While his resignation has been welcomed by Eurosceptics in providing a clean break from the previous administration ahead of the crunch talks, his loss of expertise during what are likely to be complex and fraught negotiations has been described by others as “a body blow”.
Rogers sparked controversy at the end of last year after he privately warned the British government a post-Brexit trade deal could take a decade to finalise and even then may fail to get approved by member states.
He faced criticism at the time from prominent Leave campaigners who accused the “scarred” diplomat of “gloomy pessimism”.
But Downing Street had come to his defence arguing he was simply passing on the views of other EU nations and was “doing the job of an ambassador”.
Confirming his departure, a UK government spokesman said: “Sir Ivan Rogers has resigned a few months early as UK Permanent Representative to the European Union.
“Sir Ivan has taken this decision now to enable a successor to be appointed before the UK invokes Article 50 by the end of March. We are grateful for his work and commitment over the last three years.”
Responding to his resignation, Hilary Benn, Labour chair of the cross-party Brexit select committee, said: “This has clearly taken everyone by surprise and it couldn't be a more difficult time, to lose someone of his experience and insight.”
Highlighting the timescale set by Mrs May to trigger the formal Article 50 process for leaving the EU, Mr Been said finding a replacement should be an “urgent priority” for the government.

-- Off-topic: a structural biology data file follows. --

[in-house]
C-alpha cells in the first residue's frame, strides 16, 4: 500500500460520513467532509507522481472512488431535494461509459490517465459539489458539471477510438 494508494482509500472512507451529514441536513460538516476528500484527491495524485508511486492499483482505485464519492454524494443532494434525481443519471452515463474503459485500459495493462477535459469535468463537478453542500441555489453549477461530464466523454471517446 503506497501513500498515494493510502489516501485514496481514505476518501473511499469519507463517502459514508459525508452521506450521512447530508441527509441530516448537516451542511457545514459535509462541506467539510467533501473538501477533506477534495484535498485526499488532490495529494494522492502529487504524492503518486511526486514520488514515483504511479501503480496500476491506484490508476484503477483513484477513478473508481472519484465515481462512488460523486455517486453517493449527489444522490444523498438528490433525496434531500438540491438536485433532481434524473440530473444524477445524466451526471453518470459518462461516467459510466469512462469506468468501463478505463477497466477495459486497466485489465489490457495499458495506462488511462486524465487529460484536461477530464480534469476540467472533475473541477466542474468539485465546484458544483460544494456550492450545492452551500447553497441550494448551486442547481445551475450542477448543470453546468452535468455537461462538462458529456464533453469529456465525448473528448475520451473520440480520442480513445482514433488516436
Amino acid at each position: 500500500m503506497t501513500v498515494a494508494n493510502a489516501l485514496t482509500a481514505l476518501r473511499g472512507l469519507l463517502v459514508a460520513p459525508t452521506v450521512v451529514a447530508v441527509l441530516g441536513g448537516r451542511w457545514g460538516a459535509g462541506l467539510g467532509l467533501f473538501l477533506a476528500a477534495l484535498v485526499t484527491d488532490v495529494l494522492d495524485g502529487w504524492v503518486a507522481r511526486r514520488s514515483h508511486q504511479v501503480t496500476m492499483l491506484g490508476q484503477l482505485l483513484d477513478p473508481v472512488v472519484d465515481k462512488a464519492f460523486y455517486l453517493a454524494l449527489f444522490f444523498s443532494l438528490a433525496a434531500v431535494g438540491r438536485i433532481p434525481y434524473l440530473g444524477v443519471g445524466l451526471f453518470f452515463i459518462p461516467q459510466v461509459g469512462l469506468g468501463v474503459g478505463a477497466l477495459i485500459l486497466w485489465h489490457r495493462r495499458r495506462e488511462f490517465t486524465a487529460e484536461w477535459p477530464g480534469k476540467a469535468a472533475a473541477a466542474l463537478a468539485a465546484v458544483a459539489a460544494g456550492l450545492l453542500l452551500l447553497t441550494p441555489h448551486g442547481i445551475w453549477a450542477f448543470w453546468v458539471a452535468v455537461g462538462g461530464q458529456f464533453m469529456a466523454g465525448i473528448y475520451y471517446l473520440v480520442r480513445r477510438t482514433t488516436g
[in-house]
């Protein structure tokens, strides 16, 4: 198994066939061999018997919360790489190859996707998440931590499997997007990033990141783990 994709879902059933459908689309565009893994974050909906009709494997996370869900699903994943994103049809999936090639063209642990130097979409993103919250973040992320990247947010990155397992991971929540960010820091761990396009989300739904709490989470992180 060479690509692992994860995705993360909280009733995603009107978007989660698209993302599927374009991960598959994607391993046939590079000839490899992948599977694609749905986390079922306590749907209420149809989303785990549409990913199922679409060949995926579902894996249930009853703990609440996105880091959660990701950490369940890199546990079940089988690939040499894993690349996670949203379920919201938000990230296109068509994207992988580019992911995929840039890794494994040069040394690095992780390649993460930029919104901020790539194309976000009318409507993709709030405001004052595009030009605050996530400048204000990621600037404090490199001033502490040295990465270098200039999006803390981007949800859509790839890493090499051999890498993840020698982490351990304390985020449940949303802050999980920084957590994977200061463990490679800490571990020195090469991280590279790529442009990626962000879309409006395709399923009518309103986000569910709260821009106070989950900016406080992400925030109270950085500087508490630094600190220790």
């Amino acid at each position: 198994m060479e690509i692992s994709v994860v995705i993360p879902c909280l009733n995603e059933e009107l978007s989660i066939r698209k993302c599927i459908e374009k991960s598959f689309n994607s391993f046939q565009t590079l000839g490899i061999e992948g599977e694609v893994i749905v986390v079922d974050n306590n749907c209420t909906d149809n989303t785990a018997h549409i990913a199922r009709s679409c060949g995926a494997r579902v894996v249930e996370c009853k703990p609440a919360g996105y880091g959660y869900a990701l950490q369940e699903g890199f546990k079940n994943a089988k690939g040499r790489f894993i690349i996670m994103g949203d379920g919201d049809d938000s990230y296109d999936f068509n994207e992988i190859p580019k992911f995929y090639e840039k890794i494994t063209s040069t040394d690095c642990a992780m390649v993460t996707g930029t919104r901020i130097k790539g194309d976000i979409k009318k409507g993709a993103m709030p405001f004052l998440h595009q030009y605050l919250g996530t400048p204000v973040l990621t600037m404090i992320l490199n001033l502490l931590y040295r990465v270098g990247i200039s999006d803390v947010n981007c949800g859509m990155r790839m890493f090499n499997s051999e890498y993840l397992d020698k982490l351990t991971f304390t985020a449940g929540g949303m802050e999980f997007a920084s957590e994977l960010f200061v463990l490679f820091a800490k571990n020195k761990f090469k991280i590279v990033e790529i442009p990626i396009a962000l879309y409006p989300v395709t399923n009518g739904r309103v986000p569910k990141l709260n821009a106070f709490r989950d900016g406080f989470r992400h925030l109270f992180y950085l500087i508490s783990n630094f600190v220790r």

UKIP donor and Leave.EU chairman Arron Banks said: “This is a man who claimed it could take up to 10 years to agree a Brexit deal.
Rogers was awarded a knighthood last year for services to British, European and international policy.
China’s multi-billion dollar One Belt, One Road plan is a strategy launched in 2013 and focus on infrastructure and trade network connecting Asia with Africa and Europe along old Silk Route trading routes in an effort to boost trade and economic growth.
With that in mind China launched its first freight train to London, which will travel from Yiwu West Railway Station in Zhejiang Province, Eastern China to Barking, London, taking 18 days to travel over 12,000 kilometres.
The route runs through Kazakhstan, Russia, Belarus, Poland, Germany, Belgium and France, before arriving in London. The UK is the eighth country to be added to the China-Europe service, and London is the 15th city.
China estimates that it will gain heavily from opening the ancient trade routes which will, in turn, boost regional cooperation and better relations between countries that lie along the Silk Route.
(qlmbusinessnews.com via uk.reuters.com – – Mon, 2 Jan , 2017) London, UK – –
Britain's government announced plans on Monday to build 17 new towns and villages across the English countryside in a bid to ease a chronic housing shortage.
The new “garden” communities – from Cumbria in the north to Cornwall on England's southern-most tip – would be part of a scheme to build up to 200,000 new homes, housing and planning minister Gavin Barwell said in a statement.
That would still be a fraction of the million houses the government has said it wants to see built from 2015-2020 in an already densely populated nation.
Successive governments have promised to tackle a shortage that has seen house prices spiral in London and other major cities, out of the reach of many buyers.
But developers have complained about a lack of available land and strict planning laws that outlaw development on “greenbelt” land around existing towns and give local councils the power to block construction.
Britain asked local authorities last year to say if they were interested in having new garden developments – based on a 19th century idea of housing growing populations in self-contained towns surrounded by countryside.
Barwell announced the locations for the first time on Monday and said the state would loosen planning restrictions and give 7.4 million pounds ($9.10 million) to help fund the building.